on perceptions

Sunday, October 12th, 2003

Laminations writes:

It just infuriates me when I tell people that I’m from CT, and they say “Oh, yeah,” like they can already picture my life: horseback riding lessons, prep school, white collar parents, vacations in Europe, etc. Actually, my parents haven’t had a real vacation since… maybe 1993. They and most people I know from my home state are constantly worrying about losing their job, paying the mortgage, etc. I feel like I should do a whole public service campaign to debunk the Country Club Connecticut myth.

In the medieval universities of France, students could often be heard fighting about their respective countries. In the United States this phenomenon manifests as the presumptions we make about people from various states and the odd method of competing over greater lack. I wonder why the misconception about CT, a misconception that even I had moving to CT from west Texas? I’d love to hear how this conversation developed in the GW classroom.


3 responses to “on perceptions”

  1. neha says:

    For one,the media helps.Then there’s ignorance on the general population’s part…whose going to challenge what CNN,Reuters or the AP puts out there?
    Unfortunately,people dont have the means to travel as much as they should.Either that,or the legedary “box” is too much of a comfort zone.

  2. Susan says:

    I believe that all stereotyping of any type is based on myth, which in turn is based on some tiny shred of truth, however distorted by perception and time. No one makes these things up out of the clear blue.

    It is very true that the population of CT is divided into a relatively large group of the wealthy, a growing middle class, and a large group of the poor. The poor are mainly in, as you say, the larger downtown areas of Hartford, Bridgeport, Waterbury and New Haven, although many of the borderline income group may live in the many small burroughs and towns where agriculture is the source of income and they do not want beyond their income because they are happily living without the dubious benefits of shopping malls and parking garages.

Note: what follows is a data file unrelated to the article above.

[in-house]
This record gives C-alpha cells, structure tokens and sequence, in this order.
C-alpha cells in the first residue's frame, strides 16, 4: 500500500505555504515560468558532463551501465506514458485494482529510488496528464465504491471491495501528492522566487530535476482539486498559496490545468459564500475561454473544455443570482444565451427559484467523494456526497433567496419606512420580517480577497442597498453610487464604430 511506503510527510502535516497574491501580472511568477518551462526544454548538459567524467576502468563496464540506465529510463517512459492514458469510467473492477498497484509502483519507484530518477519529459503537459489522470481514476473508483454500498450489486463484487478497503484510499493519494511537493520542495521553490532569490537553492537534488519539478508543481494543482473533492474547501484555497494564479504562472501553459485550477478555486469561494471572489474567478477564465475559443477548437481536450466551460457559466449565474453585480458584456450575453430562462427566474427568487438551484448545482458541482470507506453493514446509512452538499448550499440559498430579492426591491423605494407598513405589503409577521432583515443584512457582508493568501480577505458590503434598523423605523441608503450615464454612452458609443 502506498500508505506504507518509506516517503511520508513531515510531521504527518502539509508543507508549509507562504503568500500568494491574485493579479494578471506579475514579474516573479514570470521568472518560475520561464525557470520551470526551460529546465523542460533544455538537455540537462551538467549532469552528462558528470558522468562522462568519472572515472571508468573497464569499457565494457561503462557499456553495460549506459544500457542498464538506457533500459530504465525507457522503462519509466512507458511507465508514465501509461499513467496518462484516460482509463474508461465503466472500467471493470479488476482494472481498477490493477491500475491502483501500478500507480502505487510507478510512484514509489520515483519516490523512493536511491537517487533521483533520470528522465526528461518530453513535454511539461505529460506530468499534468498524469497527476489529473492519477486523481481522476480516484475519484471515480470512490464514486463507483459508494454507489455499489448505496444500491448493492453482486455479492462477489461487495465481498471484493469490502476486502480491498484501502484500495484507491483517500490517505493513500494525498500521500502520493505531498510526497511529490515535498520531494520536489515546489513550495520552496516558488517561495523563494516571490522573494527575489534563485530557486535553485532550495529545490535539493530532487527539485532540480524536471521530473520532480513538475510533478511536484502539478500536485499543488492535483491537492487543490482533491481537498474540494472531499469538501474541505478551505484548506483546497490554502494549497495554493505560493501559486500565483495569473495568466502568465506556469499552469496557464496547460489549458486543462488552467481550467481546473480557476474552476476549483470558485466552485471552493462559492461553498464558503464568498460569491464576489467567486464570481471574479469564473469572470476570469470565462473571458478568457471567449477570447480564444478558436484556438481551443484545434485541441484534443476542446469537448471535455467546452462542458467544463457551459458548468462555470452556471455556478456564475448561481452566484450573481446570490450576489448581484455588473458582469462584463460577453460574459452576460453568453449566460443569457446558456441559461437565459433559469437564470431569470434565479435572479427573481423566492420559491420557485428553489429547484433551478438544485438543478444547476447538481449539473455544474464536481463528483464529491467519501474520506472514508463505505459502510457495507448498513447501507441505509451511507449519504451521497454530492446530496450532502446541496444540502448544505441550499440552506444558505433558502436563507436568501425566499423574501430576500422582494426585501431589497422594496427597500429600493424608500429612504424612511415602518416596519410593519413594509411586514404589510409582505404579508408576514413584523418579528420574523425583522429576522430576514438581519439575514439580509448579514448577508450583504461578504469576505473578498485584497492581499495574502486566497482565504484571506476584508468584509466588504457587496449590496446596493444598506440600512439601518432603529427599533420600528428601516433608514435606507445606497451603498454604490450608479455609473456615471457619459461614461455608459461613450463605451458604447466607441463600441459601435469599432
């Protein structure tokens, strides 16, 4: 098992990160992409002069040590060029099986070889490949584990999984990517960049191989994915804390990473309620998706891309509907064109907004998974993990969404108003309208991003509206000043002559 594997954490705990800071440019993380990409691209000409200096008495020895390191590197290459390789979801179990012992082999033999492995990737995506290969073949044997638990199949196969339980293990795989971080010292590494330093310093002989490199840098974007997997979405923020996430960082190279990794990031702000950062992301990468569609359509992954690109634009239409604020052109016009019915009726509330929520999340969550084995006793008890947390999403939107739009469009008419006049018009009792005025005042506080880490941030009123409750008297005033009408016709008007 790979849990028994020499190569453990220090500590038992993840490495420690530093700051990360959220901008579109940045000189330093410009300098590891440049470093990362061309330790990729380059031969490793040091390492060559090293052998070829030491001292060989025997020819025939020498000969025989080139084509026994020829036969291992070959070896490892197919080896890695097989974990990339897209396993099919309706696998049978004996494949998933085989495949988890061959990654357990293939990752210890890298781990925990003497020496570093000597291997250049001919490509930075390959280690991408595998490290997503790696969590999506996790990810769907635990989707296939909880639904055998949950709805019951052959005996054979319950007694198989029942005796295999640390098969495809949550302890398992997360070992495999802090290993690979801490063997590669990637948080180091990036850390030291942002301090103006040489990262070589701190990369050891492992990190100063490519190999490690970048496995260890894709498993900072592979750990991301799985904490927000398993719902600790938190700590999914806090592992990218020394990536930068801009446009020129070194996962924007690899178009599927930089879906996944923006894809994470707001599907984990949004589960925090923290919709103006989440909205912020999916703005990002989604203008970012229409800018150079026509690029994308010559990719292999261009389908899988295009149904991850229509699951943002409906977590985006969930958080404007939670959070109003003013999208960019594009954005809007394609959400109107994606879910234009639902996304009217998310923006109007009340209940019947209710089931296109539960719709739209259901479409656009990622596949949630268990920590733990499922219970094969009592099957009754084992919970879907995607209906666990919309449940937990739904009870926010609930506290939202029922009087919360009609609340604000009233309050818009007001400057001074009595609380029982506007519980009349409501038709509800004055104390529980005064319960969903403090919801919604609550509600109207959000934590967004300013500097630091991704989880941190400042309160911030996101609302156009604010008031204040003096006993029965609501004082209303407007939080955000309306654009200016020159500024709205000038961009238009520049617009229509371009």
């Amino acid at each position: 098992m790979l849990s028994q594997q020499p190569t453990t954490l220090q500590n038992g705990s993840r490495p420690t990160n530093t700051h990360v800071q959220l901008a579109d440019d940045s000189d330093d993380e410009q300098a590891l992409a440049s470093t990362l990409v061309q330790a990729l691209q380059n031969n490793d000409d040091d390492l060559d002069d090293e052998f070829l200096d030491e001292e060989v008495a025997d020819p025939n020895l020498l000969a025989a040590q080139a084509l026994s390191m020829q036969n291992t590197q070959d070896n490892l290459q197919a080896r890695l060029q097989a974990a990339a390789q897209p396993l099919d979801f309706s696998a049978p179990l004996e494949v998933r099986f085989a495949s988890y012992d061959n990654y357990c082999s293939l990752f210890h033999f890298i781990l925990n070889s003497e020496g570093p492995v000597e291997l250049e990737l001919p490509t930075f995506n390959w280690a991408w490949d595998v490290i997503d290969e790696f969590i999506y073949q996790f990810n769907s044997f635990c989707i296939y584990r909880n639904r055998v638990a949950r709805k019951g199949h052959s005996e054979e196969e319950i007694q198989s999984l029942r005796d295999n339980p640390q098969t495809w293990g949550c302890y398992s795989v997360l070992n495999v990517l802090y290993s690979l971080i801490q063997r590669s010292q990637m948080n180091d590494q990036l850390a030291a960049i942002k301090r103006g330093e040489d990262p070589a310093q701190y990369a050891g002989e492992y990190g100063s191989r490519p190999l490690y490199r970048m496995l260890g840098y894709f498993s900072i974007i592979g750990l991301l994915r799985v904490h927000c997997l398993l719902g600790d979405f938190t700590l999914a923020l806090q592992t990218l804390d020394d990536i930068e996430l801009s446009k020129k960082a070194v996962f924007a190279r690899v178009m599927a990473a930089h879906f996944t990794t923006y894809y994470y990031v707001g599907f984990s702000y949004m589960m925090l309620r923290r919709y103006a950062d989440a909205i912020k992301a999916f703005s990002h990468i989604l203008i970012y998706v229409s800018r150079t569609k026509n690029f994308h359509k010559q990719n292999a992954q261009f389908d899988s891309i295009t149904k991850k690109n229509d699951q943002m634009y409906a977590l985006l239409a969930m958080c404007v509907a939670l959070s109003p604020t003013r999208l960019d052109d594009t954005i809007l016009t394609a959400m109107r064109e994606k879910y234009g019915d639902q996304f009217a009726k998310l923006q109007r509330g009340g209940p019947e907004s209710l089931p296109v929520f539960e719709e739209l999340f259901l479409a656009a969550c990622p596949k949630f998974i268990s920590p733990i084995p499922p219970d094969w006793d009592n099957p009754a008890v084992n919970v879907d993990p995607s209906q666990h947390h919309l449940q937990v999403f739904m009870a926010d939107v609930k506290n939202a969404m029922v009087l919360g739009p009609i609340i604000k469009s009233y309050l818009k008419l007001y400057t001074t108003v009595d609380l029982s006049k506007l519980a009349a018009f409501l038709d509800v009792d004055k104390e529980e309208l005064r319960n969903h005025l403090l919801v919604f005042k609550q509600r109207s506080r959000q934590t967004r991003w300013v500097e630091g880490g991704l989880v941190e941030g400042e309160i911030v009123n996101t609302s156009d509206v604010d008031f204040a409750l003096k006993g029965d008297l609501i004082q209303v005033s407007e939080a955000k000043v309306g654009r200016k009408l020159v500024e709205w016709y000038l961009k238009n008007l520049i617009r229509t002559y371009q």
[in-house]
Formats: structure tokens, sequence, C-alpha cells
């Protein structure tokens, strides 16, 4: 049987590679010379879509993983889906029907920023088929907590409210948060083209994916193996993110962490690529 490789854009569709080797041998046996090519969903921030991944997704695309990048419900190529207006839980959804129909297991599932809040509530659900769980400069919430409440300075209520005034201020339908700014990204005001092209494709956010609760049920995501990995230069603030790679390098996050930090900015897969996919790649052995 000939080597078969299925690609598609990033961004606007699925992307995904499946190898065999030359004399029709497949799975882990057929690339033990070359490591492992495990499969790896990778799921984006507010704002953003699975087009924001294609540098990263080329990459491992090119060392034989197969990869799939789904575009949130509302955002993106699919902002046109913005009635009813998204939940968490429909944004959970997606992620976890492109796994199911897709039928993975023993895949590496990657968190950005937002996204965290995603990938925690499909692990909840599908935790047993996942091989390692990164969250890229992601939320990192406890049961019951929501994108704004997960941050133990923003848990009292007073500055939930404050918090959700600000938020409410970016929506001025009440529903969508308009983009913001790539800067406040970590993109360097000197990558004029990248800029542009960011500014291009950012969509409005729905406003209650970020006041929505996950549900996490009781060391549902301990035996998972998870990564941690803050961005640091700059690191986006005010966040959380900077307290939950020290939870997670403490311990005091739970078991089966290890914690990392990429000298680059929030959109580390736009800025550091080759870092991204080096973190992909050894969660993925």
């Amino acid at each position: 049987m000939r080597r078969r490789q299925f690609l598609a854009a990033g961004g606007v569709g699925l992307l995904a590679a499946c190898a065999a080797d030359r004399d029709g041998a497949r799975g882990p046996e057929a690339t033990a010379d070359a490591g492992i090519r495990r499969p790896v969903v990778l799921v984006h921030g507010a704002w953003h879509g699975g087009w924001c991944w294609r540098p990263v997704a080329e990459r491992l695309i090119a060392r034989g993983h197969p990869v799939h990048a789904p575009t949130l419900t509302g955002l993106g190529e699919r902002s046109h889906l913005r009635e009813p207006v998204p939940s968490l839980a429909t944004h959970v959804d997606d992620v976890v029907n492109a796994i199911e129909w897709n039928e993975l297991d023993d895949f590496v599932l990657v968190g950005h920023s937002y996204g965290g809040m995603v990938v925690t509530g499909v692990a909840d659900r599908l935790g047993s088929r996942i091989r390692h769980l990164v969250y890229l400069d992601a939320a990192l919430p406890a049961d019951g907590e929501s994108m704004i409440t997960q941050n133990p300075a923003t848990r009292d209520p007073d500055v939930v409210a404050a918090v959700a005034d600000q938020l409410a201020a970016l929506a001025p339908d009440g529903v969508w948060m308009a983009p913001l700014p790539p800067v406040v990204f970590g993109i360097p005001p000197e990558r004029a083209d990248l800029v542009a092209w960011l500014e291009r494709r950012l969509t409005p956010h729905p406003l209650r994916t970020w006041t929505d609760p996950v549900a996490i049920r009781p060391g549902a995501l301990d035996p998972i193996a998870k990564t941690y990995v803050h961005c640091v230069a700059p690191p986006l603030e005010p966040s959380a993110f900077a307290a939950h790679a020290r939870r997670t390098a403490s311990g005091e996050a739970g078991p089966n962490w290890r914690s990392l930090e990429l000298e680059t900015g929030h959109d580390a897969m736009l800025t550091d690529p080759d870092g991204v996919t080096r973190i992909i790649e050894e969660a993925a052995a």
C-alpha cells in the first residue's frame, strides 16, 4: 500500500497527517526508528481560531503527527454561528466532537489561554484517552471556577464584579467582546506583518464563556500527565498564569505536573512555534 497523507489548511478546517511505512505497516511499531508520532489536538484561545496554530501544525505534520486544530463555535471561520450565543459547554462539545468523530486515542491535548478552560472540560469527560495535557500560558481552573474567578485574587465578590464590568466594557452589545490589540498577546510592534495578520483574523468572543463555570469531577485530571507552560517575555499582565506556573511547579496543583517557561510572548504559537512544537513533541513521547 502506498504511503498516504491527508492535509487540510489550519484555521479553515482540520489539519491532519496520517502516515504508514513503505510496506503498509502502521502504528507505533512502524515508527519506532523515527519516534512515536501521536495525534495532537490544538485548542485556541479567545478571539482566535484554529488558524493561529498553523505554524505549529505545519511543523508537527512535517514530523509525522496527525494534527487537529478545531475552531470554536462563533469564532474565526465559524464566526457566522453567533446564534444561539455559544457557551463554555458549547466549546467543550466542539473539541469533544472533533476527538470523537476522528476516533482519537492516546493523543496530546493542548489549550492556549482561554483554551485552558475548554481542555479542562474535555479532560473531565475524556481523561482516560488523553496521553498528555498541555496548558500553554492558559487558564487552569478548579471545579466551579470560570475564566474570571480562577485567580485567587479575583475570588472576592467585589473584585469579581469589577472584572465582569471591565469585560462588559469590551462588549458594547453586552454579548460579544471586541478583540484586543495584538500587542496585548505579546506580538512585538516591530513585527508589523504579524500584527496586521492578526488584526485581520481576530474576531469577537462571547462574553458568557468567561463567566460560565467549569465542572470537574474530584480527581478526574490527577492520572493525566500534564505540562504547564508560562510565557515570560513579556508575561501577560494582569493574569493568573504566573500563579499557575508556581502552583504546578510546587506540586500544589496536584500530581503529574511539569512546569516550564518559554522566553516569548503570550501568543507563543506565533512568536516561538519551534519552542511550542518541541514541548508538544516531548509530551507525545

Most likely the CT myth was originally based upon its center as an industrial state which produced the state’s first millionaires, and its gradual transition into a bedroom suburb of New York City.

  3. Maureen says:

    Well, the CT myth [of being wealthy] may be the result of so many “stars” residing in the West of CT….

    Even in the Farmington Valley, we have the Ethel Walker school [the “horsey set”] where the Shah of Iran’s daughter was schooled lo’ those many years ago…

    Not to mention, there is Miss Porter’s school in Farmington where Jackie Kennedy Onassis attended years ago as well…

    So, I can understand how some might think of CT as one big rich state…

    There is a gap between the haves and have nots… We just hear more from the haves….

    Many in the state..[including those at my college] are not exactly to the manor born…

    Probably all these misconception arise because we still deal with “class” issues… We as Americans like to think that we are above, or have moved beyond that…but it is not true…

    Though, we are not as bad as say, England. At least we have the opportunity to move from one class to another…[Though, that is changing in England as well…]

    Most Graciously,

    Maureen
    *A Mayde in her own little woode….